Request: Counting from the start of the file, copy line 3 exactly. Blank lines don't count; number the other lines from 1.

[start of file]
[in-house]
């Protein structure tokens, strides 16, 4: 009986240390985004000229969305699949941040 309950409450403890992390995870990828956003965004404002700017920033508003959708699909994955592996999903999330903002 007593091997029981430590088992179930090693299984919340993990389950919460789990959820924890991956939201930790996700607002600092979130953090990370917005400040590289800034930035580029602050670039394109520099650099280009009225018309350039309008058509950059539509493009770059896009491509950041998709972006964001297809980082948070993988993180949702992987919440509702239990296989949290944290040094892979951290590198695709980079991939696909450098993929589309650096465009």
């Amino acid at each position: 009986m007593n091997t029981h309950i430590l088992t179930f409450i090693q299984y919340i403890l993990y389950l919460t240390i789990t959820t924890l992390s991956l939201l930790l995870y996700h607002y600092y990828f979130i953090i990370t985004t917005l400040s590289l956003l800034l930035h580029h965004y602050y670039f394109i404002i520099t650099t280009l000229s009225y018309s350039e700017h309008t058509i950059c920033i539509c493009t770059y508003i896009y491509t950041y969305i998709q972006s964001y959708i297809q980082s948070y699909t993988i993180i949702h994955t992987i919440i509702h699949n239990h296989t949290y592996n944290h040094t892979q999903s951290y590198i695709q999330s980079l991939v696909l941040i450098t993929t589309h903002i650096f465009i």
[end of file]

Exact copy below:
């Amino acid at each position: 009986m007593n091997t029981h309950i430590l088992t179930f409450i090693q299984y919340i403890l993990y389950l919460t240390i789990t959820t924890l992390s991956l939201l930790l995870y996700h607002y600092y990828f979130i953090i990370t985004t917005l400040s590289l956003l800034l930035h580029h965004y602050y670039f394109i404002i520099t650099t280009l000229s009225y018309s350039e700017h309008t058509i950059c920033i539509c493009t770059y508003i896009y491509t950041y969305i998709q972006s964001y959708i297809q980082s948070y699909t993988i993180i949702h994955t992987i919440i509702h699949n239990h296989t949290y592996n944290h040094t892979q999903s951290y590198i695709q999330s980079l991939v696909l941040i450098t993929t589309h903002i650096f465009i």